On Wednesday (March 2nd) the Korea Institue of Energy Technology (Kentech) welcomed its first students at its brand new campus in Naju, Jeollanamdo. Kentech is Korea’s first and only university dedicated to energy studies, vowing to foster global talents in fight of climate change and to master the transition to renewable green energy.
The major research areas of Kentech are energy artificial intelligence (AI), new energy materials, the next-generation grid, hydrogen energy, and environmental and climate technology.
The university plans with up to 1,000 students and 100 professors by 2025, the long-term goal is to establish Kentech as one of the world’s top 10 universities by 2050.
Hyundai Steel and POSCO, Korea’s two largest steel manufacturers are starting a joint project in order to recycle seashells for producing steel. So far steelmakers rely on limestone in order to break down iron ore into fine pieces. However, Hyundai Steel and POSCO aim to go greener and as South Korea alone produces over 300,000 tons of discarded seashells every year, the companies plan to recycle them as a replacement for limestone.
Just as limestone, seashells are made mostly of calcium carbonate. So far it was not sure whether or not seashells could be used in the same way as limestone in order to produce steel, as so far no technology existed to extract the needed substance from the seashells. However, thanks to years of research by Jeollanamdo based company Yeosu Bio, engineers came up with the necessary technology on behalf of the two steel giants.
This new technology is hoped to help solve environmental issues connected to steel production and to help the two companies to ensure carbon neutrality in the future.
Moreover, their main steel plant, which is also the largest steel plant in the world is located in the Gwangyang Bay Area in the southern part of Jeollanamdo. Therefore, Jeollanamdo will play an important role in the upcoming greener production of steel.
More information on the Gwangyang Bay Area Free Economic Zone can be found here.
Kim Yung-rok, governor of South Korea’s province Jeollanamdo and Jesper Frost Rasmussen, mayor of Esbjerg Commune in the Kingdom of Denmark signed a MoU on Wednesday (30.06.2021) morning.
Through the memorandum both parties promise closer cooperation in the fields of renewable energy to fight climate change together. They plan to achieve this by exchanging information and experience as well as exploring possibilities for joint commercial projects and partnerships.
The main focus of this new cooperation will be on offshore wind energy. Just earlier this year, Jeollanamdo has announced to build a 8.2 GW wind farm at the coast of Sinan county. It will become the largest wind farm in the world. Jeollanamdo and Esbjerg are ideal partners, as Esbjerg is one of the world’s leading ports in providing infrastructure for off shore wind parks in the North Sea of Europe.
Due to the Covid-19 pandemic the signing ceremony was held online. The MoU will have a duration of three years but can be expended.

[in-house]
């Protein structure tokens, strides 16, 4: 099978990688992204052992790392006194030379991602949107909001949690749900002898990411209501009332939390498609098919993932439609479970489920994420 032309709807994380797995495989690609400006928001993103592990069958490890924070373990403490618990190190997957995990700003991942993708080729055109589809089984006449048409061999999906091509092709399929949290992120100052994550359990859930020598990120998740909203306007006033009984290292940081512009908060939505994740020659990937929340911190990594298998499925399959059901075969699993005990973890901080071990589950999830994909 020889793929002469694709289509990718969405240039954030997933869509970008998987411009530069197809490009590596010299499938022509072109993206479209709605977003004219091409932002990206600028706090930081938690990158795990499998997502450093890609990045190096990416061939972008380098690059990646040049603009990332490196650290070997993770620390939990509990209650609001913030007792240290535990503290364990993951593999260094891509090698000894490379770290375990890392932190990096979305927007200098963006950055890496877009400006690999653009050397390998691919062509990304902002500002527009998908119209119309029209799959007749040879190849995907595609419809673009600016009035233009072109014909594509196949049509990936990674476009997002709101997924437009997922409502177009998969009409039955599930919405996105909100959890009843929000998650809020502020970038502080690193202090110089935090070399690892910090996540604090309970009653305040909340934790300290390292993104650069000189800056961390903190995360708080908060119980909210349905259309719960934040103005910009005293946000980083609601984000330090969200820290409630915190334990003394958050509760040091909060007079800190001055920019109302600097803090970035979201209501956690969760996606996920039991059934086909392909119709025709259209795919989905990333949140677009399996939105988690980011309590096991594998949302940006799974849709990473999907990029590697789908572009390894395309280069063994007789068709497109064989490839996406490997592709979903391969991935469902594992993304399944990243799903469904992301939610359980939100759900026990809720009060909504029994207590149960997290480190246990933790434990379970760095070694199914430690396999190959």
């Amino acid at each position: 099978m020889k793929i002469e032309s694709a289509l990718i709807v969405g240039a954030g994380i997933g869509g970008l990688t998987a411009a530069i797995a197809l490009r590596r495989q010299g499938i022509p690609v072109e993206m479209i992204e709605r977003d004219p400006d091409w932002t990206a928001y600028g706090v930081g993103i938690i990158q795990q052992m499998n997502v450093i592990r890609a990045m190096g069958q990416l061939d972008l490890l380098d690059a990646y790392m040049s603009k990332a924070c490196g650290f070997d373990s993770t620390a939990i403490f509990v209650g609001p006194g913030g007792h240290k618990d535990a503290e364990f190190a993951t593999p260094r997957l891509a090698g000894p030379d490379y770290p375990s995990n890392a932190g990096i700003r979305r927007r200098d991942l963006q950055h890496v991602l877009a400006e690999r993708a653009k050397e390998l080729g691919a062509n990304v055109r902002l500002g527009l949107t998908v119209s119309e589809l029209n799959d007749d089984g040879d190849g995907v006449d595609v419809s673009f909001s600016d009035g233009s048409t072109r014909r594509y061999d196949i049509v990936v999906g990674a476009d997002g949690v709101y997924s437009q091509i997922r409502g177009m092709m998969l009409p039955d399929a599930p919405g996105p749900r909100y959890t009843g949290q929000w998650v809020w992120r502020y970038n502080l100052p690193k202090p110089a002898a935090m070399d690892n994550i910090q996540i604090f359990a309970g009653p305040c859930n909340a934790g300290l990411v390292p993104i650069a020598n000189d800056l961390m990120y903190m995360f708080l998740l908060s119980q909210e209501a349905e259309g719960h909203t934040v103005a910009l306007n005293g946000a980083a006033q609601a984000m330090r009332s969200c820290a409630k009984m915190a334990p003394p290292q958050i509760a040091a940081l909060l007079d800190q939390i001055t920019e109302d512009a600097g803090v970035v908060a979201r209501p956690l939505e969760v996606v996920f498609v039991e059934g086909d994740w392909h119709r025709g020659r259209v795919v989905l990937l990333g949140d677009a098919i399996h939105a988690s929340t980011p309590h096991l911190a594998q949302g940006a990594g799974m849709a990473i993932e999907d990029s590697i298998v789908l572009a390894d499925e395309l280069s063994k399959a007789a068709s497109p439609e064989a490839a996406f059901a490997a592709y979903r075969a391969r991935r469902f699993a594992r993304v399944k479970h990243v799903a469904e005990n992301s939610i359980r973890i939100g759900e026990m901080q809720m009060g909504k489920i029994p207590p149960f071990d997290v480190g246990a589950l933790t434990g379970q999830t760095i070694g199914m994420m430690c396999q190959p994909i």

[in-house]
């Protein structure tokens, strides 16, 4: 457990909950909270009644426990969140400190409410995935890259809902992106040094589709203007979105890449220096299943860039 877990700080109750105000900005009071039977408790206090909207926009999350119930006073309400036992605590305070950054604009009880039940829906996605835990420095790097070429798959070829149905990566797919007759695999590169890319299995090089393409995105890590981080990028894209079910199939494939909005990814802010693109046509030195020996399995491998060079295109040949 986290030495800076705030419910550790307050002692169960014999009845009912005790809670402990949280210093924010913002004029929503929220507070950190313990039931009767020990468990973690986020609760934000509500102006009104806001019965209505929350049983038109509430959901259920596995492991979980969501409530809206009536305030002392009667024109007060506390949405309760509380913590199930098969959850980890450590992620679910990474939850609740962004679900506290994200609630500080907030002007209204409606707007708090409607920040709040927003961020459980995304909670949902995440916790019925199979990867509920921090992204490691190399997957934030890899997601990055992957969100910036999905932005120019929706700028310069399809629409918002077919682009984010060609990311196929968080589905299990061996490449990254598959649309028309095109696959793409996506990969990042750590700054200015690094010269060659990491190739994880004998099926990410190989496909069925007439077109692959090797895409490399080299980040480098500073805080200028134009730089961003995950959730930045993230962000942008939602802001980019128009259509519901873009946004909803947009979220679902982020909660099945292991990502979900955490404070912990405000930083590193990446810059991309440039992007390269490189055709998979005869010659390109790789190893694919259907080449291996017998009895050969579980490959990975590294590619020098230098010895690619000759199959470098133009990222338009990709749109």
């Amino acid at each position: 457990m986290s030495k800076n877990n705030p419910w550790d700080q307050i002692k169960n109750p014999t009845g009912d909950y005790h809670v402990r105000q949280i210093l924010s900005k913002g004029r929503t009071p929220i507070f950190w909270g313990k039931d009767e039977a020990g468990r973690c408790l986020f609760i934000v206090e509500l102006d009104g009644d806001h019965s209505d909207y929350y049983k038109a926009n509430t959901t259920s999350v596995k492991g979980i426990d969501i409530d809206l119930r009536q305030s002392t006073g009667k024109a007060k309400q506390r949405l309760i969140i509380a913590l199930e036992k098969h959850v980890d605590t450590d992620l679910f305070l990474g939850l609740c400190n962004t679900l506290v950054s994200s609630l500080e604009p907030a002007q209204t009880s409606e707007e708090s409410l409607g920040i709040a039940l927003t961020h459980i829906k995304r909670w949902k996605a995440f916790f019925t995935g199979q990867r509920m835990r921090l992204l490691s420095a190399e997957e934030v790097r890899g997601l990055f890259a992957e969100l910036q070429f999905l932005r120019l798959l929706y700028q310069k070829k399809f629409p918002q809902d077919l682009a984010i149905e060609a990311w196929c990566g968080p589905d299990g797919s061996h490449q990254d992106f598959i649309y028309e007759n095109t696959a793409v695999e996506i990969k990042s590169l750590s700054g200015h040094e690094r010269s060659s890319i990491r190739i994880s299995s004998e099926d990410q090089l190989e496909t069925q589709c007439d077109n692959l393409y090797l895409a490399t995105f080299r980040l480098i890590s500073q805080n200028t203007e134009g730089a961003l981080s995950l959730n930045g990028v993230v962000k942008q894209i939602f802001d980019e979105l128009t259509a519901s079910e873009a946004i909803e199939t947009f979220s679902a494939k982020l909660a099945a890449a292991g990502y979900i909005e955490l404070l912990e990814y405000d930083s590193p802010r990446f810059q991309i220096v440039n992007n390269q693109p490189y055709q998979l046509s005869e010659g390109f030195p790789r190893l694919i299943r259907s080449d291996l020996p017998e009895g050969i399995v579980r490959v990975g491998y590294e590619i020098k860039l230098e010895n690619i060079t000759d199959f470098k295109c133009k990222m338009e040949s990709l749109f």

During a business forum in Madrid, Spain, with Spanish Prime Minister Pedro Sanchez, South Korea’s President Moon Jae In proposed a closer partnership between the two countries in order to tackle climate change in a combined effort.
Shortly after the meeting two Spanish firms revealed their plans to invest a combined sum of $ 200 m in the renewable energy business in South Korea. While the Madrid based company Ocean Winds will make an initial investment of $ 100 m to establish an offshore wind power plant in Incheon, EDPR will invest an additional $ 100 m in a solar power farm in Goheung, Jeollanamdo.
This investment is another big step in Jeollanamdo’s blue economy plan to become a center of Korea’s renewable energy industry. Just earlier this year, President Moon unveiled plans for the world’s biggest wind farm just west of the coast of Mokpo (Read more here).
Several global players in the chemistry industry have announced to expand the production in their factories in Jeollanamdo. Among them were Korea’s biggest chemical producer LG Chem, as well as Hanwha Corp. and the Korean-Japanese joint venture Kumho Mitsui Chemicals.
Kumho Mitsui Chemicals is a joint venture between Japanese Mitsui Chemicals and Korean Kumho Petrochemical which was formed in 1989. The company announced to add another production facility to its already existing facilitiy in Yeosu, Jeollanamdo. This expansion will increase Kumho Mitsui Chemicals production of polyurethane from 410,000 tons up to 610,000 tons. The additional facility is expected to be completed by the end of 2023, aiming to start production in early 2024. The expansion is part of Kumho Mitsui Chemical’s vow to contribute to the global fight against global warming. Polyurethane is used in many parts such as the automobile industry and housing sector where it is used as thermal insulation material with a high insulation efficiency.